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Elie Saab on confinement as an opportunity to organize thought; reduce anger and tame egos

Published
Apr 25, 2020
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Few countries are going through as much a crisis as Lebanon right now, even if the country has been relatively unscathed by the Covid-19 in comparison to Western Europe. 

FashionNetwork.com caught up with the country’s most famous designer, the Phoenician couturier Elie Saab, to discuss the impact of the pandemic. And how his couture house is handling the enormous disruption caused by Covid-19. 


Elie Saab's headquarters in Beirut, Lebanon - Elie Saab


 
Though he always shows haute couture and ready-to-wear in Paris, Saab’s hometown is Beirut, which has been the center of enormous political activity this spring. This week, Lebanon’s lawmakers donned face masks to meet inside a cavernous Beirut theatre – in order to observe social distancing – the place sprayed with disinfectant as they entered. Outside, anti-government protestors paraded around in hundreds of cars - again, to maintain social distancing.
 
Remarkably, throughout Lebanon’s long years of civil war and often chaotic conflict, Saab and his three sons have managed to build one of fashion’s most distinctive houses, develop a unique aesthetic and dress an Oscar winner. So, we caught up with Saab for his particular take on the current crisis, and what we can all potentially learn from this dark moment in world history. As well as how he sees the before and after Covid-19, both very different to him. And why, to Saab, this period can be one of personal fulfillment; and an opportunity to organize one’s thoughts; reduce anger and tame ego.


A look from Elie Saab's Fall/Winter 2020 collection - Elie Saab


FashionNetwork.com: Where are you now? With your family?
Elie Saab: I'm in Lebanon with my wife Claudine. We spend our time between the house in Beirut and our house in the mountains in Faqra. Elie Jr and Celio are also in Lebanon but Michel is still in Switzerland.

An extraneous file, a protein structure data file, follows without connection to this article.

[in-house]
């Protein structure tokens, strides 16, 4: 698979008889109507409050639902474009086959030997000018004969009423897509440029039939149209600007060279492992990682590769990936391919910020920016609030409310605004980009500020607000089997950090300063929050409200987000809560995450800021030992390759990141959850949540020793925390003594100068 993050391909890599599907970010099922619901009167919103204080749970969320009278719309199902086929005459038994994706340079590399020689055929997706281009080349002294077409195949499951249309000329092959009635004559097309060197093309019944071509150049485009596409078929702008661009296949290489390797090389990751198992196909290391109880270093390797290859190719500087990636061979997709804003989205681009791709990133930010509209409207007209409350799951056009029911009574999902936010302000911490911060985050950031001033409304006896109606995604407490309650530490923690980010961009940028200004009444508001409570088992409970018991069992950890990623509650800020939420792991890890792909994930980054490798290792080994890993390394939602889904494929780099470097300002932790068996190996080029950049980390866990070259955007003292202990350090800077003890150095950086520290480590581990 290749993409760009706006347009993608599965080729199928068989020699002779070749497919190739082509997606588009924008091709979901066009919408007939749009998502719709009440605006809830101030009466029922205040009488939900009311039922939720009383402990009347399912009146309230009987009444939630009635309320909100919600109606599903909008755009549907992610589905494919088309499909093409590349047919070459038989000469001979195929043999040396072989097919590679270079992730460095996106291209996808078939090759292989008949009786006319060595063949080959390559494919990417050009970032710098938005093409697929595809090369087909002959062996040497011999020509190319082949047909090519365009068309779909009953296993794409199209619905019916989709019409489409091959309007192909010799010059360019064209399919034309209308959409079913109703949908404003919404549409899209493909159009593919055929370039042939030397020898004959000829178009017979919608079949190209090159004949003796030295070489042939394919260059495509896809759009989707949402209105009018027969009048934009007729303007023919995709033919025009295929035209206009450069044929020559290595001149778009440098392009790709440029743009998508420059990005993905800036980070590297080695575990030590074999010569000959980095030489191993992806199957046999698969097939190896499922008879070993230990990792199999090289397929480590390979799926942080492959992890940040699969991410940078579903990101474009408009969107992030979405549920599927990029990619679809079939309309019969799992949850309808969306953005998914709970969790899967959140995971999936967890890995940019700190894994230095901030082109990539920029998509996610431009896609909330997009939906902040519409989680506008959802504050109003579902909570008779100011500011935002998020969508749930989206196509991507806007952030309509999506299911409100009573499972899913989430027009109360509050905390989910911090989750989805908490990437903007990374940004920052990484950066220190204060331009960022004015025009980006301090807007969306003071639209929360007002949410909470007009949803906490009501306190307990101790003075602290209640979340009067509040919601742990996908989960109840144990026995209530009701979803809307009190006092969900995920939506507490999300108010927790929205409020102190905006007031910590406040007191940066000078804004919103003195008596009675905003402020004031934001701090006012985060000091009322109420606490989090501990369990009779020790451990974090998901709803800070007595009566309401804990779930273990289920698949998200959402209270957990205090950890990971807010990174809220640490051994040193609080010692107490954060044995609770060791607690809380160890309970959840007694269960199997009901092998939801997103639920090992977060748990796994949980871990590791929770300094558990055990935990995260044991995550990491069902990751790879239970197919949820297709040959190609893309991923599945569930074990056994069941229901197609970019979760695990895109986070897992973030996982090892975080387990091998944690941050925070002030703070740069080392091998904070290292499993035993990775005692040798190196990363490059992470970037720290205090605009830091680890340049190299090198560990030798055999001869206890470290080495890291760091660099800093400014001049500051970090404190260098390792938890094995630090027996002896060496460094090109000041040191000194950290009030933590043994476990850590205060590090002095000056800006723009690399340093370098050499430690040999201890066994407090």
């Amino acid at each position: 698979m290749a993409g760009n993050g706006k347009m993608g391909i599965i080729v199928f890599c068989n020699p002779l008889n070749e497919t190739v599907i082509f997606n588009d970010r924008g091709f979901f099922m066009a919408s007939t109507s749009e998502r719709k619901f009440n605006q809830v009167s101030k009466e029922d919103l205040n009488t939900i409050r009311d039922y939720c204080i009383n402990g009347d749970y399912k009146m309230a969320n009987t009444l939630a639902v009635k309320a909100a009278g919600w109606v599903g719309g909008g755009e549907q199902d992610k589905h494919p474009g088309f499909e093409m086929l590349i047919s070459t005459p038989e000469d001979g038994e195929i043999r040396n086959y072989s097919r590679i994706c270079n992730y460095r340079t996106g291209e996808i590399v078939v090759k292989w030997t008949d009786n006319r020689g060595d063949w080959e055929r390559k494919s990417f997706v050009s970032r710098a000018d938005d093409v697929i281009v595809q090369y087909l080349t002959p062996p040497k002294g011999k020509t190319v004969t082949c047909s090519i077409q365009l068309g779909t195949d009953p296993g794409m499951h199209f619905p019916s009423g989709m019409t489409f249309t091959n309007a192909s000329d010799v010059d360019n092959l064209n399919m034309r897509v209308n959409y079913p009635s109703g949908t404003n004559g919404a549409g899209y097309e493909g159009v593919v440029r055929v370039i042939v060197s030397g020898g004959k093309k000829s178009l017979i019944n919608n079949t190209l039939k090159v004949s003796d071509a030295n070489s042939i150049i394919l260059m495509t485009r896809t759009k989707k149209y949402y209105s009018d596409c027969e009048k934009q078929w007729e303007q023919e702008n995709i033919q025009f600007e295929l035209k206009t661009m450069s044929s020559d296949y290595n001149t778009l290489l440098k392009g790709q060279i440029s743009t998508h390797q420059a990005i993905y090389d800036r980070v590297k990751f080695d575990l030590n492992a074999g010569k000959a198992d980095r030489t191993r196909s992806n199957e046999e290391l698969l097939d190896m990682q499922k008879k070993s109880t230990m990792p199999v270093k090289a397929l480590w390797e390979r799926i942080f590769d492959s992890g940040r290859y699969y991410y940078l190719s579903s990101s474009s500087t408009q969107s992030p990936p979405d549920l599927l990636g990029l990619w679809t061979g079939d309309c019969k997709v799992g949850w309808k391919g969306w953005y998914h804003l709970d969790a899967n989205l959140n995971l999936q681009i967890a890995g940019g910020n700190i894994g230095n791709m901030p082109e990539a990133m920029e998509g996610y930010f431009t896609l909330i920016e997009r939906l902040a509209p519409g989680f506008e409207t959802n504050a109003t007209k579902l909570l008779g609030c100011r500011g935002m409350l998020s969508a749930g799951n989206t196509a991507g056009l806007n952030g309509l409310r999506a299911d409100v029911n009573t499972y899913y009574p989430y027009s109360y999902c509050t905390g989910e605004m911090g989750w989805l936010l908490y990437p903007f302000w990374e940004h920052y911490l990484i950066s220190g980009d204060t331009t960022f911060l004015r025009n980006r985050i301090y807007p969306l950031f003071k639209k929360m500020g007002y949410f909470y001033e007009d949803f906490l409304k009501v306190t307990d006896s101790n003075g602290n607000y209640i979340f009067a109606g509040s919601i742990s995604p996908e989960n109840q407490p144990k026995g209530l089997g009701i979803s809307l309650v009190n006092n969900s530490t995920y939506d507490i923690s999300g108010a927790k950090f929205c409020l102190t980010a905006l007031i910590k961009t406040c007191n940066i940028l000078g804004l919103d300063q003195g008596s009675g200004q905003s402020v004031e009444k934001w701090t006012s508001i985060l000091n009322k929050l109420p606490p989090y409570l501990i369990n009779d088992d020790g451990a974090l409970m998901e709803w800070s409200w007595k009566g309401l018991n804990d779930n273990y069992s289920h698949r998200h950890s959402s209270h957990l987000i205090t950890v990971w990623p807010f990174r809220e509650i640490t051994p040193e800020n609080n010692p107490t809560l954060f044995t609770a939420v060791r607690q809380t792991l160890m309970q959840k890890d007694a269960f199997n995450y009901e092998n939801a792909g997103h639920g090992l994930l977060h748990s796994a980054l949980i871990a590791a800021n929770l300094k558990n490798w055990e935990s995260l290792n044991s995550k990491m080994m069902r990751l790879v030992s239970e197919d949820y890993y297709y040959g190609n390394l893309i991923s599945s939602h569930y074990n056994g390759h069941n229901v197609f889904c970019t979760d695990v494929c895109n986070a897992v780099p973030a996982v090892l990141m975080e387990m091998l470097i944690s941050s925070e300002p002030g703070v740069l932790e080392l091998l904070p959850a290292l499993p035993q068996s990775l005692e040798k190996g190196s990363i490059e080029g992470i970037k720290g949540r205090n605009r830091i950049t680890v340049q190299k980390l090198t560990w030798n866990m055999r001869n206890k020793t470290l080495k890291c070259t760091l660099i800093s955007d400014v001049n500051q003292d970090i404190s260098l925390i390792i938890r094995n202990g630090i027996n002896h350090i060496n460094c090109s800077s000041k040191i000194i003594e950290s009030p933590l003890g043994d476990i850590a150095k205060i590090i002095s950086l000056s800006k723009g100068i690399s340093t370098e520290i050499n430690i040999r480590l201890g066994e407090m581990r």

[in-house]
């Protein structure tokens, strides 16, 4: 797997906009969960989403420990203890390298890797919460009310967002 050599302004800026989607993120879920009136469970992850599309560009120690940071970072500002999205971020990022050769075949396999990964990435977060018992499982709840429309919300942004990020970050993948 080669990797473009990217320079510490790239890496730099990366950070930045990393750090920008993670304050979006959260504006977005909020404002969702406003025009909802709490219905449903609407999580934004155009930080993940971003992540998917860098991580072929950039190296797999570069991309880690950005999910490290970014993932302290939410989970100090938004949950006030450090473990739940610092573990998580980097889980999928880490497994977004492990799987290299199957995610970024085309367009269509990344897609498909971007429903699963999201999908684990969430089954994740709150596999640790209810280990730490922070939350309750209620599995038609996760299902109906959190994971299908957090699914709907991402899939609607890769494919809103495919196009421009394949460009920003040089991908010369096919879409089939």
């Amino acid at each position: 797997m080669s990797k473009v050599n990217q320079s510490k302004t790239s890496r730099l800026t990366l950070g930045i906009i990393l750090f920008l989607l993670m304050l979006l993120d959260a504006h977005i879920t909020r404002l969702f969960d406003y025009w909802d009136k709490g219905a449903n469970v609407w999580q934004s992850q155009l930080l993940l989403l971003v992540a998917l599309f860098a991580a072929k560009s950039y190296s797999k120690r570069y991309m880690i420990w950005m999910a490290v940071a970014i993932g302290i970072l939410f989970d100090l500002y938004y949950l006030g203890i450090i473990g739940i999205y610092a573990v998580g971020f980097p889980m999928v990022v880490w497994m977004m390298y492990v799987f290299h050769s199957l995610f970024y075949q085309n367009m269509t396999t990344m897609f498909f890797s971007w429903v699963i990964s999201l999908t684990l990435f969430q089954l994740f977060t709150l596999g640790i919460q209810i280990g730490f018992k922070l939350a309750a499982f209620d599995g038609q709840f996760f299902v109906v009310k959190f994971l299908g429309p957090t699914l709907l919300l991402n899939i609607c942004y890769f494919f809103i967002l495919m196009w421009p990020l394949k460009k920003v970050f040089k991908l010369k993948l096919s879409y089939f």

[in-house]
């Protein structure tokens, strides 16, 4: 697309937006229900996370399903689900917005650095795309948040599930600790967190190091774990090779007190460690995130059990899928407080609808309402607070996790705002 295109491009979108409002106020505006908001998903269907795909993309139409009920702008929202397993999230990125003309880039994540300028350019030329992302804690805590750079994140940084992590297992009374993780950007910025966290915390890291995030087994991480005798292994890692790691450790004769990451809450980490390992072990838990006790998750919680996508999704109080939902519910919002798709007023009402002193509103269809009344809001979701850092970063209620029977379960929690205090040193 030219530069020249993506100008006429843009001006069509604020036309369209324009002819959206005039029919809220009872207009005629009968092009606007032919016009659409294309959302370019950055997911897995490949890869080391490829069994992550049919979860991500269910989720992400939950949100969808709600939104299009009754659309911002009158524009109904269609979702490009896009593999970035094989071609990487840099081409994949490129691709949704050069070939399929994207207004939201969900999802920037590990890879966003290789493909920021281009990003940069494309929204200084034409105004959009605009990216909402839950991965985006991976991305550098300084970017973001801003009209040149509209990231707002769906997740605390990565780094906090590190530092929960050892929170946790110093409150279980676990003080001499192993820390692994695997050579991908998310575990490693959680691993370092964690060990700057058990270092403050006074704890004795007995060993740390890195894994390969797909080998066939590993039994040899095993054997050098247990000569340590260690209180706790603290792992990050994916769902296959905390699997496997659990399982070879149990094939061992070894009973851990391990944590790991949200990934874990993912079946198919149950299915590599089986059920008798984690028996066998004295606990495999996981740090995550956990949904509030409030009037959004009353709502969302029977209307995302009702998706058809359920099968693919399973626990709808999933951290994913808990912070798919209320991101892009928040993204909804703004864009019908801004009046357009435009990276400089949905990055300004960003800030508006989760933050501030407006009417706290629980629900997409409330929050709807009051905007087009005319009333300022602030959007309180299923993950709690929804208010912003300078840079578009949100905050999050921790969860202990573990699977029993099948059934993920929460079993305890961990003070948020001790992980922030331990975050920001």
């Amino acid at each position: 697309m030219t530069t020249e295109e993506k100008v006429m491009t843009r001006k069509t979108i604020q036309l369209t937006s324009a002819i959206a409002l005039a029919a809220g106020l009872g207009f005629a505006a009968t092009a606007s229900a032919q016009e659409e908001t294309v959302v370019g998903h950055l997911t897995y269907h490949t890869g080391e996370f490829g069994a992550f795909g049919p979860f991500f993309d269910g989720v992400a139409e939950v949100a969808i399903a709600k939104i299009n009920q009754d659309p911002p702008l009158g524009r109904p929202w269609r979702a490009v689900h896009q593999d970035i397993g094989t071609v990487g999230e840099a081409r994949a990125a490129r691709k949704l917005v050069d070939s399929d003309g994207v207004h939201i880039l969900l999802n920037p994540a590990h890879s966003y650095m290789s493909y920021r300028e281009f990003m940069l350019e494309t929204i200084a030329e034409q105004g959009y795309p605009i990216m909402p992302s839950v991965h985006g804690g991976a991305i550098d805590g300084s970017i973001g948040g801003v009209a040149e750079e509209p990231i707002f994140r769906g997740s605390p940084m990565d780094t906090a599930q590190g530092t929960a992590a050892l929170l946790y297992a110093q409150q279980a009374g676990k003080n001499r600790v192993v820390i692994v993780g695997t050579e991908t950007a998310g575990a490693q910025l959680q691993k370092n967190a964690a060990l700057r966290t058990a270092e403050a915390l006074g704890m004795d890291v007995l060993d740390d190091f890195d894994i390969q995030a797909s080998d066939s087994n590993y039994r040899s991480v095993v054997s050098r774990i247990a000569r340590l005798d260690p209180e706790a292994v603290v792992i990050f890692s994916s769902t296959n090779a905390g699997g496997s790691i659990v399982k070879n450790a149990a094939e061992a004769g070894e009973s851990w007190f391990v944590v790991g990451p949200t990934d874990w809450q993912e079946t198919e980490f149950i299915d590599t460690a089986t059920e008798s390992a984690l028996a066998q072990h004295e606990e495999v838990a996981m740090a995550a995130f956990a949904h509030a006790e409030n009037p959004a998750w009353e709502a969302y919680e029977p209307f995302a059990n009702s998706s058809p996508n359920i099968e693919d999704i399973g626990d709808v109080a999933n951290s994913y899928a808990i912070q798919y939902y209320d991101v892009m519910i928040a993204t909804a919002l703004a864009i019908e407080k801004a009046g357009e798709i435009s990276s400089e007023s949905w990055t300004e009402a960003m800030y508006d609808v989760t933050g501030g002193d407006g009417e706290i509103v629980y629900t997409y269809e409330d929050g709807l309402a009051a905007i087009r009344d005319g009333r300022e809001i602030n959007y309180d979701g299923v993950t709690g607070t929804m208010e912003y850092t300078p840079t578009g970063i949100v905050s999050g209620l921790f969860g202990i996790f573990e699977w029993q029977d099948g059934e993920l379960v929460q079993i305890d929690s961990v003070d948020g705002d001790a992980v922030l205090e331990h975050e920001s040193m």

FN: How is the situation in the Lebanon?
ES: Unfortunately, the situation in Lebanon is not very favorable. For a while now, we have been living in a fairly fragile and agitated economic and social context and this virus has made the situation even worse.
 
 
FN: How are all your team?
ES: Everyone is fine. We had taken the necessary measures to ensure the safety of our teams.
However, we are starting to set our goals by looking to the future, considering that this pandemic has become more contained and controlled.
The teams are working on a suitable tactic and a more suitable strategy for the long term that will be applied immediately.
 
 
FN: How has all this pandemic affected your creative ideas? 
ES: Honestly, I consider that this pause has generated certain positive consequences. I had never had the time or the opportune occasion to put my ideas in order, to reflect amply, to see things from another angle and in a more serene way. This confinement is an important period of reflection and contemplation. I continue to feed my creativity on a daily basis, I let myself be inspired by everything around me.
 
FN: When was the moment when you first realized how serious this all was?